The first experimental bosonic stimulation of atom-light scattering in an ultracold gas
Bosons, one of the two fundamental classes of particles, have been the focus of countless physics studies. When bosonic particles are transitioning into an already occupied final quantum state, the rate of this transition is enhanced by its so-called "occupation number," an effect known as bosonic stimulation. The appearance of bosonic stimulation in light scattering processes was first predicted over three decades ago, yet directly observing it in experimental settings has so far proved challenging.
Researchers at the MIT-Harvard Center for Ultracold Atoms have recently observed bosonic enhanced light scattering in an ultracold gas for the first time. Their findings, published in Nature Physics, could open new exciting possibilities for the study of bosonic systems.
"For bosons, the transition rate into an already occupied quantum state is enhanced by its occupation number: the effect of bosonic stimulation," Yu-Kun Lu, one of the researchers who carried out the study, told Phys.org.
"While bosonic stimulation was observed in various forms, the bosonic stimulation of light scattering was predicted more than 30 years ago but has proven elusive to direct observation. In simple terms, if one shines light on an ideal Bose gas perturbatively and observes an enhancement of scattered light when approaching quantum degeneracy, that would be the 'smoking gun' evidence of bosonic enhancement."
To conduct their experiment, Lu and his colleagues prepared an ultracold cloud of 23Na gas at a high density. They then shined a light onto it and measured the number of scattered photons originating from the system.
They found that scattering of photons was already enhanced before the system transitioned into a Bose-Einstein condensate (BEC). This enhancement, however, become even greater below the phase transition point, which is what theory predicts would occur in the presence of bosonic stimulation.
"We observed enhancement of light scattering already above the BEC phase transition and a more pronounced enhancement below the phase transition," Lu explained. "By comparing the data with theoretical prediction, we discovered that the interaction between atoms can also affect light scattering, especially below the phase transition. Furthermore, we showed that for a multi-level system prepared in a single internal state, the bosonic enhancement occurs only for Rayleigh scattering but not for Raman scattering."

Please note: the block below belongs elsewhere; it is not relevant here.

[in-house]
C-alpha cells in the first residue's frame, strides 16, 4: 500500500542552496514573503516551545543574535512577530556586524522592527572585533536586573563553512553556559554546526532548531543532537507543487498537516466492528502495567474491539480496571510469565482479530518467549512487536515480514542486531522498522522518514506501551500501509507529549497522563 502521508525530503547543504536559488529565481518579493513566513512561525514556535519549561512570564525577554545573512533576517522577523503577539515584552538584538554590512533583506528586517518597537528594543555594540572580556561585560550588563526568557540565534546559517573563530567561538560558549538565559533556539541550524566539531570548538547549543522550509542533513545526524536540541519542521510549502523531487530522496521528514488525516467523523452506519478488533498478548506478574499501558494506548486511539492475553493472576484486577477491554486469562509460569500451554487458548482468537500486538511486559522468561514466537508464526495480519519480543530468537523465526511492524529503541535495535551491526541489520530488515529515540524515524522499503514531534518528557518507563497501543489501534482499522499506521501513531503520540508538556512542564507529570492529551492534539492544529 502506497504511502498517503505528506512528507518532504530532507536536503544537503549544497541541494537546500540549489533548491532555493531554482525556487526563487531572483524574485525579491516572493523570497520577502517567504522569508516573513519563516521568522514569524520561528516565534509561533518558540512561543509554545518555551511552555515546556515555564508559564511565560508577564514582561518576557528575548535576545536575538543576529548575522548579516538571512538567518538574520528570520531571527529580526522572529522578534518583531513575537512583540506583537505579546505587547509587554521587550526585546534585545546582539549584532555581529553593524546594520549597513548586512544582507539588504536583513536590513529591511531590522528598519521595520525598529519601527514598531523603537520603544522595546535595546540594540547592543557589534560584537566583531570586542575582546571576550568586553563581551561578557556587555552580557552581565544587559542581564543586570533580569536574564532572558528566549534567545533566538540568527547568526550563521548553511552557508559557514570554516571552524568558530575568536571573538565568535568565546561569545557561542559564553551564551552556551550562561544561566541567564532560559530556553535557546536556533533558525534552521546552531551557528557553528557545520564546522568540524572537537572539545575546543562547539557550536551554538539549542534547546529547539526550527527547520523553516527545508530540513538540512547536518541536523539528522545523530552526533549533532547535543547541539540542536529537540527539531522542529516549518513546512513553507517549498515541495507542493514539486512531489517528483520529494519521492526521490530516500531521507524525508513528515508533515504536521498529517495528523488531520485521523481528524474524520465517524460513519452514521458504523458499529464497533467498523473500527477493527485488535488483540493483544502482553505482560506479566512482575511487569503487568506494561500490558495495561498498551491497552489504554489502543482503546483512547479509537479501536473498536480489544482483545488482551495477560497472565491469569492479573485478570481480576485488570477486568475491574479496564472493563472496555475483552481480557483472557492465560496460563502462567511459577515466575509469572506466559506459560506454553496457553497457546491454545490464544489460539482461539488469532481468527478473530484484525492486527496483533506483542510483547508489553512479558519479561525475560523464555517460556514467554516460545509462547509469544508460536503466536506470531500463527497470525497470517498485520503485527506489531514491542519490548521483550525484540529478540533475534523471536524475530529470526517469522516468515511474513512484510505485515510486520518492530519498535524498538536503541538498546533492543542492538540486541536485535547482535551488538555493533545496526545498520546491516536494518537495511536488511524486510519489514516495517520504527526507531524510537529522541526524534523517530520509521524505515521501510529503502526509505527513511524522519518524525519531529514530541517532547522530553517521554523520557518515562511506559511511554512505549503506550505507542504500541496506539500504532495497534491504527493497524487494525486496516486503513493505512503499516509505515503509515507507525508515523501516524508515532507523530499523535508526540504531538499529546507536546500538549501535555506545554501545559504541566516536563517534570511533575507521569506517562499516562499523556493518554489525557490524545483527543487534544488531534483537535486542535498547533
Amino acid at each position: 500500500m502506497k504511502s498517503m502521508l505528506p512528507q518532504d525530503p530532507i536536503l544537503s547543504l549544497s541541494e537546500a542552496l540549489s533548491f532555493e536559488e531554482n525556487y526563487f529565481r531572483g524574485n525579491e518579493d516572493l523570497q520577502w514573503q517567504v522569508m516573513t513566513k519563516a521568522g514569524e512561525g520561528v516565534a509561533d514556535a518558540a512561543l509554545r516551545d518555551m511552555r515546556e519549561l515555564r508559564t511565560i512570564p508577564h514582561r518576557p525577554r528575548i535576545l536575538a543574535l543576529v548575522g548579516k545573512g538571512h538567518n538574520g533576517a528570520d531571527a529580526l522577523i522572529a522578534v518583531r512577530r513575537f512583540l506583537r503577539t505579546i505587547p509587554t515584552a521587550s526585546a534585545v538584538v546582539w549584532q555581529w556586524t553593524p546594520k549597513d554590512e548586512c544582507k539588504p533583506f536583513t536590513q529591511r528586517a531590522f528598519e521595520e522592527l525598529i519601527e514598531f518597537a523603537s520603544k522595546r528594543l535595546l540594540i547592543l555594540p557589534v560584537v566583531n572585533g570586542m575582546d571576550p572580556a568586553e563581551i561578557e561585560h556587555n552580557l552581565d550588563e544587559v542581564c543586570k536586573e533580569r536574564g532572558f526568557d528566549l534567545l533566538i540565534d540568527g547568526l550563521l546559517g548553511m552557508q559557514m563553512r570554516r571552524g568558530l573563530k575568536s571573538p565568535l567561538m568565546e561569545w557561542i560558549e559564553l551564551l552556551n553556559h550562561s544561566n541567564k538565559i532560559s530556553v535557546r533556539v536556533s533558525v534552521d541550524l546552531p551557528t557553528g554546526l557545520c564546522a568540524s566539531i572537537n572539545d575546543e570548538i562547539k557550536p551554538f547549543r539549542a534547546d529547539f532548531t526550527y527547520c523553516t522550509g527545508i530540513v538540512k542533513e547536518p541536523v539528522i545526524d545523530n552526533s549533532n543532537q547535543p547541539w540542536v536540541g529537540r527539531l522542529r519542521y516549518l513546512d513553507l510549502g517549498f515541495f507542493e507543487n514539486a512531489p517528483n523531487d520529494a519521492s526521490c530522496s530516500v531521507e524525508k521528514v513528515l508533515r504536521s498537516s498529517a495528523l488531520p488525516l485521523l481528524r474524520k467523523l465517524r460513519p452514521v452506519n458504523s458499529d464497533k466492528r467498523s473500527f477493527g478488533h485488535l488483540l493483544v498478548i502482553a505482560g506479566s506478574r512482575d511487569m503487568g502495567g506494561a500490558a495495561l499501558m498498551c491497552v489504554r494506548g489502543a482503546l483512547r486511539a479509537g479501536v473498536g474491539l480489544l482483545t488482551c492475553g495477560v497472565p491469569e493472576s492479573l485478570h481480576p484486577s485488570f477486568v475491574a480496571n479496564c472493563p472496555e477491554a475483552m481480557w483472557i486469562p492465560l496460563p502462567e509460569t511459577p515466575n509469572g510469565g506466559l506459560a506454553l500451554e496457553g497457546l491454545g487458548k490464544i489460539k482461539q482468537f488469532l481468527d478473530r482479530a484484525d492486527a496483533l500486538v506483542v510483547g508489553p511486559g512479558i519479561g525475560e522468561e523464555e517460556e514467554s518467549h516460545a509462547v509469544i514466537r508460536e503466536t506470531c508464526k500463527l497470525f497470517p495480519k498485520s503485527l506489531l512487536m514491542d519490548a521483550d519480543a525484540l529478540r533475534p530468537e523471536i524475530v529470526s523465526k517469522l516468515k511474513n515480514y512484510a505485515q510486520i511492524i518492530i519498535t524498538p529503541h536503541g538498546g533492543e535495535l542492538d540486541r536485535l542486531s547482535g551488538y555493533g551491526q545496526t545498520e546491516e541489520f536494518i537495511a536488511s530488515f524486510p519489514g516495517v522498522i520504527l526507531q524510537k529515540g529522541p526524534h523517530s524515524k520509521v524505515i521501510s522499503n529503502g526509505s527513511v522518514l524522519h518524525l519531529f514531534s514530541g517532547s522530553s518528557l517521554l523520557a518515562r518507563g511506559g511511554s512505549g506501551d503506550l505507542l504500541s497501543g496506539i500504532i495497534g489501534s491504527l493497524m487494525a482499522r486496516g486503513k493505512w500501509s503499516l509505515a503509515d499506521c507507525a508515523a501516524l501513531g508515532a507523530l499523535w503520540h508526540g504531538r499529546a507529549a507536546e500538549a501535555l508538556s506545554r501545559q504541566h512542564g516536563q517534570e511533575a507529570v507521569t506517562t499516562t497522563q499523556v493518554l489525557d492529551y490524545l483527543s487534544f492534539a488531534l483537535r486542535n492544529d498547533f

The recent study by Lu and his colleagues offers the first experimental of bosonic stimulation of atom-light scattering in an ultracold gas. The team's observations clearly demonstrate how quantum statistics and interactions can modify the optical properties of a Bose gas.
"Understanding the interplay between quantum statistics, interaction, and phase transition in light scattering processes is not only of fundamental interest but is also crucial for quantitative diagnostics of bosonic systems using optical methods," Lu added. "In our future work, it would be promising to study bosonic enhancement of light scattering in a box potential because of the absence of density inhomogeneity. In that case, the enhancement effect will be larger, and the study of the interaction effect will be more straightforward."
In their next studies, the researchers also hope to use light scattering to characterize strongly interacting systems, including systems with strong dipolar interactions, which are anisotropic and long-range. This could advance the current understanding of these strongly interacting systems, while also providing vital experimental data that could help to verify theoretical predictions.
More information: Bosonic stimulation of atom–light scattering in an ultracold gas. Nature Physics(2022). DOI: 10.1038/s41567-022-01846-y.
Journal information: Nature Physics
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